|Barnes, Karen - DANISCO USA INC.|
Submitted to: Journal of Food Science
Publication Type: Peer Reviewed Journal
Publication Acceptance Date: April 2, 2006
Publication Date: June 1, 2006
Repository URL: http://www.ars.usda.gov/sp2UserFiles/Place/66210000/Reprint962.pdf
Citation: Plotto, A., Barnes, K.W., Goodner, K.L. 2006. Specific anosmia observed for B-ionone, but not for a-ionone: significance for flavor research. Journal of Food Science. 71(5):S401-S406. Interpretive Summary: Thresholds of aroma volatile compounds indicate how much it takes of that specific compound to be perceived. Knowing the thresholds of flavor compounds is valuable because it indicates whether a flavor compound is contributing to a food aroma or not. Most flavor compounds are usually perceived by a population within the same range. However, in this study, it was found that threshold for ß-ionone was about 5,000 times higher for 50% of the panelists tested. That is, for 50% of the population, it takes 5,000 more of ß-ionone in a food to be perceived. ß-Ionone has a characteristic odor of violet, and it is also present in large amount in raspberries. It is present in many fruit at very small concentrations. Interestingly, the isomer of ß-ionone, a-ionone, did not show such trend, and was perceived at the same level for all the panelists. Another compound, also found in many fruit, ß-damascenone, was perceived 700 times higher for some panelists when it was tested in orange juice, but there were no such differences when it was tested in water. These findings are of great significance for food flavorists: if they use the threshold values found with non-perceivers to create a flavor, that flavor will be, and maybe objectionable to perceivers. On the other hand, if they use the threshold values found for perceivers, non-perceivers will not enjoy the targeted flavor.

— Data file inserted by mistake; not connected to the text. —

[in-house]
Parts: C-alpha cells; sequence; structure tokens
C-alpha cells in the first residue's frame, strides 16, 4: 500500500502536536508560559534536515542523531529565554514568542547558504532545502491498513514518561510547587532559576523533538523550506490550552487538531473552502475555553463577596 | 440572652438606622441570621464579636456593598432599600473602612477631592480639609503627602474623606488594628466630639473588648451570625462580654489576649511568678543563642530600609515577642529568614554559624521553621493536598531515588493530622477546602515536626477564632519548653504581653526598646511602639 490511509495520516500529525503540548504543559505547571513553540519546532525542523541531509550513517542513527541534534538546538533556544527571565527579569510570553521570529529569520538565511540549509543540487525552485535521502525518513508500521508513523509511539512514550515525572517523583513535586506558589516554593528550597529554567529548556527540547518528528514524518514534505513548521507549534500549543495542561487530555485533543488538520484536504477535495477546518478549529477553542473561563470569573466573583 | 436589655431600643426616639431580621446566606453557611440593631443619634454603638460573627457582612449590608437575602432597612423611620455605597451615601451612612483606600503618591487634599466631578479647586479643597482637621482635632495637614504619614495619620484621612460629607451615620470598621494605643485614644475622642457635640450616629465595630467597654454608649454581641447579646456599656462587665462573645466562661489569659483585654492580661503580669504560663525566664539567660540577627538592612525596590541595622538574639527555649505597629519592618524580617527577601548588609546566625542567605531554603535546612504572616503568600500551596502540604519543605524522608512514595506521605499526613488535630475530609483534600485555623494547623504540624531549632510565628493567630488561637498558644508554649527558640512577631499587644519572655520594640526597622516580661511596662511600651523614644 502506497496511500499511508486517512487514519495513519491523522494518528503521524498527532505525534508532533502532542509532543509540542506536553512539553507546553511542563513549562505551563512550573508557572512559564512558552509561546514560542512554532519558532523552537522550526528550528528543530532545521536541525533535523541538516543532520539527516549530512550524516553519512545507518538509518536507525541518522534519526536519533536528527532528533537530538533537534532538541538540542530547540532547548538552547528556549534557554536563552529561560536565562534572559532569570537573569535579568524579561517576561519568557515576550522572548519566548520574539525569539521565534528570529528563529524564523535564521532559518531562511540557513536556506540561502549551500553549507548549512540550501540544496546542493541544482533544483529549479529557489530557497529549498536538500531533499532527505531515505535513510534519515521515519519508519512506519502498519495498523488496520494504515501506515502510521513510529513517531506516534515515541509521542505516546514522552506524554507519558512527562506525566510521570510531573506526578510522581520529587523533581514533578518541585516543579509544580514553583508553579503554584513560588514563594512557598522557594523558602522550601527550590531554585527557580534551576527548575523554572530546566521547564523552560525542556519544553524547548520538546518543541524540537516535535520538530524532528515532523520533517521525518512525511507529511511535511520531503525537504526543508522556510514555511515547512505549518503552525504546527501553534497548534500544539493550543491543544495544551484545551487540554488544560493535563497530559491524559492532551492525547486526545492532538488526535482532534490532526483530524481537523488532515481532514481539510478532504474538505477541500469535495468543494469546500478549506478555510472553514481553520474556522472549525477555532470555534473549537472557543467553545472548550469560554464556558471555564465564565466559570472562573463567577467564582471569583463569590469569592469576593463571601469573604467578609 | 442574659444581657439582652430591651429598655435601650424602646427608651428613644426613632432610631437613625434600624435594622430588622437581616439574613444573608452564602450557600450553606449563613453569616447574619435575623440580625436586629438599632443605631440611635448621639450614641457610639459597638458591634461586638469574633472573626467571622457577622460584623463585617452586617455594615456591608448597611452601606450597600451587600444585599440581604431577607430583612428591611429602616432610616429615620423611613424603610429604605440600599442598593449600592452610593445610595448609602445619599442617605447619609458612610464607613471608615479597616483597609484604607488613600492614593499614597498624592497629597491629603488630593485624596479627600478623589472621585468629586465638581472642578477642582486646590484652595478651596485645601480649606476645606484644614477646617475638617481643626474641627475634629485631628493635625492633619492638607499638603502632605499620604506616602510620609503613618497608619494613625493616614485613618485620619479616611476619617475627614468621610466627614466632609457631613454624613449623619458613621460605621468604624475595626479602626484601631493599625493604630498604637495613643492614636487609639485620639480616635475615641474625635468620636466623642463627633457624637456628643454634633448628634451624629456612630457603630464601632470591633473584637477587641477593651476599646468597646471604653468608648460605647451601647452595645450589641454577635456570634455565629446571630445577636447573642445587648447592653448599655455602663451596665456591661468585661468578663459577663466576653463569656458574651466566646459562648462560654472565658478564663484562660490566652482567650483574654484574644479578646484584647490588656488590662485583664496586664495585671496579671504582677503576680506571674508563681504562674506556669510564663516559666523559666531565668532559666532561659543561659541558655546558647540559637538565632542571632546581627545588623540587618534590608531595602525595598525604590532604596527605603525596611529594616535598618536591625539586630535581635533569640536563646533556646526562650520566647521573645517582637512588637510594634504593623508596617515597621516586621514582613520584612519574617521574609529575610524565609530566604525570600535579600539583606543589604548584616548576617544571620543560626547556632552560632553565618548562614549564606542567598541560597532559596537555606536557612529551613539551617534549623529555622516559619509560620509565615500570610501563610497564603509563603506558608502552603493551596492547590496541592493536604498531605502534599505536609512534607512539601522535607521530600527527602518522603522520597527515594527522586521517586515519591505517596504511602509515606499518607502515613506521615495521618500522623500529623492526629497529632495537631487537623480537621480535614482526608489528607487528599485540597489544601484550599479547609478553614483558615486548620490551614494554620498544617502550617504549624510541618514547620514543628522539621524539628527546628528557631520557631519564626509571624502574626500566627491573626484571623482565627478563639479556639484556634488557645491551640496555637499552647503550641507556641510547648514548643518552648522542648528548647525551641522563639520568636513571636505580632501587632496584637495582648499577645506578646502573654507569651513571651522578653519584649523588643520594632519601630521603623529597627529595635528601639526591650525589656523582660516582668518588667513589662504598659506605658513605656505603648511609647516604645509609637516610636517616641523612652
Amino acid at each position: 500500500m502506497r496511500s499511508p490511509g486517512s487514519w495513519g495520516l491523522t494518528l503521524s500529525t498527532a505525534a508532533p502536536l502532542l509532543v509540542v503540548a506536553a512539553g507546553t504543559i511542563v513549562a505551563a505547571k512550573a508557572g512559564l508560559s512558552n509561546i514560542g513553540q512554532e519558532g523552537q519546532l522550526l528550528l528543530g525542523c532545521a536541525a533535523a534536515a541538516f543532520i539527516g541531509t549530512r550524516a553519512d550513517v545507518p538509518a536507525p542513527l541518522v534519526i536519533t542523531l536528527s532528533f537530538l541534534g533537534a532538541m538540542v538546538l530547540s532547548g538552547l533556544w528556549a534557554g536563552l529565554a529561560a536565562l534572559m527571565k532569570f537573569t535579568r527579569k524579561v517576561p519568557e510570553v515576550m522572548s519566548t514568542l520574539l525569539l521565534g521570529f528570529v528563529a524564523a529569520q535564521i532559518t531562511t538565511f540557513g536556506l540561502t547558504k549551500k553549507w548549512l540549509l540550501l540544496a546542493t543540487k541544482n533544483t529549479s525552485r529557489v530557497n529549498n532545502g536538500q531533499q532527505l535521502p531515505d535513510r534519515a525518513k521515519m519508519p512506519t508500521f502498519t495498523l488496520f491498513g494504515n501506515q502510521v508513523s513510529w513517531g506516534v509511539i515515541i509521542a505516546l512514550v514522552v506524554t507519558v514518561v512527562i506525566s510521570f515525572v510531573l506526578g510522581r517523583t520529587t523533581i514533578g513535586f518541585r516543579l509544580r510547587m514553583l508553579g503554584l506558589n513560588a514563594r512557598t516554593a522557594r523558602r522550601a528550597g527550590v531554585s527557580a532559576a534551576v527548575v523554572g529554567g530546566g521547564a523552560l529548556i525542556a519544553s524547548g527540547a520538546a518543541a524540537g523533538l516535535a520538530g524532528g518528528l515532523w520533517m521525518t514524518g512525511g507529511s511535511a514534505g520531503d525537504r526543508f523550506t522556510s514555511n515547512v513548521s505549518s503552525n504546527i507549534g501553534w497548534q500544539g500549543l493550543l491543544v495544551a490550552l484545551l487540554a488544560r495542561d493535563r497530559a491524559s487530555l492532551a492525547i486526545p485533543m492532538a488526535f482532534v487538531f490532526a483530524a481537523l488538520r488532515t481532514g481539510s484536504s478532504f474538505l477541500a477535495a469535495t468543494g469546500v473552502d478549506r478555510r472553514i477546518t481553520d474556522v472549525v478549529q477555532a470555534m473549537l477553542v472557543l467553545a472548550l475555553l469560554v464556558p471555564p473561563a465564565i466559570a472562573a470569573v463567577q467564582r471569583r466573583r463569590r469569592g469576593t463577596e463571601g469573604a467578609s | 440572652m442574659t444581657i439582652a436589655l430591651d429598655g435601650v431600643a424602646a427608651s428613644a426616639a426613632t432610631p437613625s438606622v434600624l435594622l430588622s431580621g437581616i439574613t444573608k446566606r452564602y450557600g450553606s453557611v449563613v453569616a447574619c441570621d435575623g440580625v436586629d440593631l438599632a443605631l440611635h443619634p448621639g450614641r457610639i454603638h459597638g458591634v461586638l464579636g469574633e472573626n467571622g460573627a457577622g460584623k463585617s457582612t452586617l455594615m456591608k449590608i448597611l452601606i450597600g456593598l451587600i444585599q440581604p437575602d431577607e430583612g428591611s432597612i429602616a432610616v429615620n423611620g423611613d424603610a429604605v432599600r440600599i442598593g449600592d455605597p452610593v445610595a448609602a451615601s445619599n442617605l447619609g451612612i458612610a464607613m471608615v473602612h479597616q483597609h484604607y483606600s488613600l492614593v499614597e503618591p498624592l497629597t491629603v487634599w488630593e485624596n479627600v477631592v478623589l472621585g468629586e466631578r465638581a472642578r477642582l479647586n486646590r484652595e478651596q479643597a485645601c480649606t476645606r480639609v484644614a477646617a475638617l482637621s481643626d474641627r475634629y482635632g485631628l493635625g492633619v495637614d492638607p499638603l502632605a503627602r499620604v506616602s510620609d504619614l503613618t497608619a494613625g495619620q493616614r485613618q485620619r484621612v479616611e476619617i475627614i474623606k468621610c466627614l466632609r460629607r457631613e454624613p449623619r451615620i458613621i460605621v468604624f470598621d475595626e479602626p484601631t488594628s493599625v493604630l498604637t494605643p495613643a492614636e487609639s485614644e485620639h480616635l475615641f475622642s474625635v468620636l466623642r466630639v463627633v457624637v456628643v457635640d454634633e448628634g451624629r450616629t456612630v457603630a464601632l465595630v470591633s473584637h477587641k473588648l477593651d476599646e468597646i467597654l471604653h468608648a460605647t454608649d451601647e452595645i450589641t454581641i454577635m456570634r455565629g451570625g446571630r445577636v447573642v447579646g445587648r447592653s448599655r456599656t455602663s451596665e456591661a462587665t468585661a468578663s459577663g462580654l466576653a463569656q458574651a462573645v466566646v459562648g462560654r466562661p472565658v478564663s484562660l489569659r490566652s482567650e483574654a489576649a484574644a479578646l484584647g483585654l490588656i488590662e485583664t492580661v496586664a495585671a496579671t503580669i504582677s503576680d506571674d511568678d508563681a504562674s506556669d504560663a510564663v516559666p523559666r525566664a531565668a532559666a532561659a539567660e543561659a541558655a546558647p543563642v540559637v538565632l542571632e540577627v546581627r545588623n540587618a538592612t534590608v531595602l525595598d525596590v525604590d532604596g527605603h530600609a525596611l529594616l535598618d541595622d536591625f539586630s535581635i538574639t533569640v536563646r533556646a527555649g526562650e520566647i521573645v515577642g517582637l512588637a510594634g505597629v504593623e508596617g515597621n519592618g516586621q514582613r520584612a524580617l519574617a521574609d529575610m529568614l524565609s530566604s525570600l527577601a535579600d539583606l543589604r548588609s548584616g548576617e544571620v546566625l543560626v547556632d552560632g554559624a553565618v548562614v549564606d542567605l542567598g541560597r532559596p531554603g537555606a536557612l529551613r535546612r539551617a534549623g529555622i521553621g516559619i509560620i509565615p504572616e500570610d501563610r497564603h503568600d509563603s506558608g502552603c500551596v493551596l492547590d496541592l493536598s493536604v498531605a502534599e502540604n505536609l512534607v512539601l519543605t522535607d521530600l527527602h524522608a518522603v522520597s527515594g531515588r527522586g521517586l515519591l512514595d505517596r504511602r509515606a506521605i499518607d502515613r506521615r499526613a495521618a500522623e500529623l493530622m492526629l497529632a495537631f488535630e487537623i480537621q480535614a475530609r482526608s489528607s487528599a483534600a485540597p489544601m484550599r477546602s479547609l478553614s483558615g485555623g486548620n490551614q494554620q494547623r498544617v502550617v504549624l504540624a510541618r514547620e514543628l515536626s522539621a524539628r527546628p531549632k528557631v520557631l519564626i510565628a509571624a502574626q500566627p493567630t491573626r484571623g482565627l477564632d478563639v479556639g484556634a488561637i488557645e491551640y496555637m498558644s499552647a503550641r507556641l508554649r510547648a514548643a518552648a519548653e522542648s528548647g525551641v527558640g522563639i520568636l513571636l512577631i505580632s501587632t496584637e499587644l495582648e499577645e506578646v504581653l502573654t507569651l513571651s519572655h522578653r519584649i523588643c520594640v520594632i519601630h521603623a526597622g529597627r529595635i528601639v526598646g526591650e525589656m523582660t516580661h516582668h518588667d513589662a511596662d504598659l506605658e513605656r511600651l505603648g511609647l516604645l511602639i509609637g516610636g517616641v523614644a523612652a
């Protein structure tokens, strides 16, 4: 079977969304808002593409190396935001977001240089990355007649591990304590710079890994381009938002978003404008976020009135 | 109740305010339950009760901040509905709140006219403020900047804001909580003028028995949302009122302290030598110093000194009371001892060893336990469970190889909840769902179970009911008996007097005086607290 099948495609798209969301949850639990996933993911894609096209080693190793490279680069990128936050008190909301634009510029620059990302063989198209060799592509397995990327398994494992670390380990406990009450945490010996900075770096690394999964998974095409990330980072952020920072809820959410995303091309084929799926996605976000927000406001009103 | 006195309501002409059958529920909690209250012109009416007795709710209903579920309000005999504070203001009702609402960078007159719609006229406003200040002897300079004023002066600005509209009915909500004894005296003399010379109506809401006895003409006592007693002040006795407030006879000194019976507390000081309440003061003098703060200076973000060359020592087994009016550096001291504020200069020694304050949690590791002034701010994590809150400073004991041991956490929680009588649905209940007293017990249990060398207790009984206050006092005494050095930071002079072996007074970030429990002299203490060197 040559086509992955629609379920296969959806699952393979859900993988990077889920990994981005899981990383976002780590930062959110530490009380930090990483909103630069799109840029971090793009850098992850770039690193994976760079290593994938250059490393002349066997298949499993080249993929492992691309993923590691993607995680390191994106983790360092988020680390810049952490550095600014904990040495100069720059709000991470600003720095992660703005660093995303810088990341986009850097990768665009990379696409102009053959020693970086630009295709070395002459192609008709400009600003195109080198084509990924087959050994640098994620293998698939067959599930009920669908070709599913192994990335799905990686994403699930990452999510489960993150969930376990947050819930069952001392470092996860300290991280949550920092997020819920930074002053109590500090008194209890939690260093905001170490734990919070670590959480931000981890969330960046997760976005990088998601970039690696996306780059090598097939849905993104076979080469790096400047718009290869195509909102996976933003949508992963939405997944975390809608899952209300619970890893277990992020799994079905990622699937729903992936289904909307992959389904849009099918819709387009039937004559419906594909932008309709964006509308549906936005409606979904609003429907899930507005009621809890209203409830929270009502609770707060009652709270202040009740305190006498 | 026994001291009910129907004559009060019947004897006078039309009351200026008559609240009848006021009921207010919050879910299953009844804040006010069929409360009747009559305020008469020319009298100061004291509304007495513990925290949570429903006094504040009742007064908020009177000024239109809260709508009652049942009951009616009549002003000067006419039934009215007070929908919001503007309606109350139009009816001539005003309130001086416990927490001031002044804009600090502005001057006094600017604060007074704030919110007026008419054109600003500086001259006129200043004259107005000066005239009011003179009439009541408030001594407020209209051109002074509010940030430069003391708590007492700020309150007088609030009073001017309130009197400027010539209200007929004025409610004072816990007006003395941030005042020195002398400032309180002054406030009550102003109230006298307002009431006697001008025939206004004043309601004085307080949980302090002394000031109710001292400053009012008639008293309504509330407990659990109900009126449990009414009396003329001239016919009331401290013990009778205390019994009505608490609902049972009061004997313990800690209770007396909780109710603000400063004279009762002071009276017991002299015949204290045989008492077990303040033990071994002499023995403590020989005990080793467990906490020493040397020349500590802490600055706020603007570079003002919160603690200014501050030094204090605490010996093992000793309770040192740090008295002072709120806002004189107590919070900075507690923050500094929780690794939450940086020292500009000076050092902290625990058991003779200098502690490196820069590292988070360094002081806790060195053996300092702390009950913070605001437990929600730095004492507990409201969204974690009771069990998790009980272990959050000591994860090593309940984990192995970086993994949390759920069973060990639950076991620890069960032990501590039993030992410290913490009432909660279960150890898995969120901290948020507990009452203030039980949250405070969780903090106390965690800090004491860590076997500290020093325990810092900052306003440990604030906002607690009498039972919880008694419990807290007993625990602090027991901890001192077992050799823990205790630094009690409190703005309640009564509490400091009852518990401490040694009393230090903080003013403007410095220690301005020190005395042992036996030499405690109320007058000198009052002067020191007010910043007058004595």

Technical Abstract: In the context of measuring thresholds of orange flavor compounds in a deodorized orange juice matrix, it was found that 50% of panelists could not perceive ß-ionone or ß-damascenone as well as the other panelists. Orthonasal and retronasal thresholds for ß-ionone were respectively, 985 and 490 times higher for non-perceivers than perceivers. For ß-damascenone, the ratios were 690 and 390 times higher for ortho-and retronasal thresholds, respectively. Panelists who could not perceive ß-ionone were otherwise good perceivers of most compounds tested. There were no such differences for a-ionone, a constitutional isomer of ß-ionone. All three compounds were re-tested in water using the same panelists. Differences between non-perceivers and perceivers of ß-ionone were 4900 and 4600 times higher for ortho-and retronasal thresholds for non-perceivers, respectively. However, for ß-damascenone, no such differences were found when measured in water. The same panelists could be classified as “perceivers” or “non-perceivers” when ß-ionone was tested in deodorized orange juice or in water. A different panel was used to confirm ß-ionone and ß-damascenone thresholds in water. A greater difference between perceivers and non-perceivers was found for ß-ionone; like with the first panel, there were no differences in sensitivity to ß-damascenone between panelists when the compound was tested in water.